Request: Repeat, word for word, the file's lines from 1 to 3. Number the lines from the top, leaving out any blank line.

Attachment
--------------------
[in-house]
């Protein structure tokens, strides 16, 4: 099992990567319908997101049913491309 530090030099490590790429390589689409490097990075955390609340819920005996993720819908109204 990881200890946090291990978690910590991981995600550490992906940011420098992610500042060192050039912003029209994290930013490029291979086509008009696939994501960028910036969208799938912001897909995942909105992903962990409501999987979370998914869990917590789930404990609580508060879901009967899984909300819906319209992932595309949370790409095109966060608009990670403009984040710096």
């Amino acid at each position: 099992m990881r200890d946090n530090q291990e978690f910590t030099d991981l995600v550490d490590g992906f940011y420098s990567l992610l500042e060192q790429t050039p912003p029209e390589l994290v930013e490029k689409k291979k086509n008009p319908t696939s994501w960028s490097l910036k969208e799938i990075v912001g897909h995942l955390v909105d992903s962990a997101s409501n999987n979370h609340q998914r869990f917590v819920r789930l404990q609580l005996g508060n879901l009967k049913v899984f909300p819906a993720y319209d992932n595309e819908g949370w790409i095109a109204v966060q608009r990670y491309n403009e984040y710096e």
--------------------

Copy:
[in-house]
């Protein structure tokens, strides 16, 4: 099992990567319908997101049913491309 530090030099490590790429390589689409490097990075955390609340819920005996993720819908109204 990881200890946090291990978690910590991981995600550490992906940011420098992610500042060192050039912003029209994290930013490029291979086509008009696939994501960028910036969208799938912001897909995942909105992903962990409501999987979370998914869990917590789930404990609580508060879901009967899984909300819906319209992932595309949370790409095109966060608009990670403009984040710096």
């Amino acid at each position: 099992m990881r200890d946090n530090q291990e978690f910590t030099d991981l995600v550490d490590g992906f940011y420098s990567l992610l500042e060192q790429t050039p912003p029209e390589l994290v930013e490029k689409k291979k086509n008009p319908t696939s994501w960028s490097l910036k969208e799938i990075v912001g897909h995942l955390v909105d992903s962990a997101s409501n999987n979370h609340q998914r869990f917590v819920r789930l404990q609580l005996g508060n879901l009967k049913v899984f909300p819906a993720y319209d992932n595309e819908g949370w790409i095109a109204v966060q608009r990670y491309n403009e984040y710096e």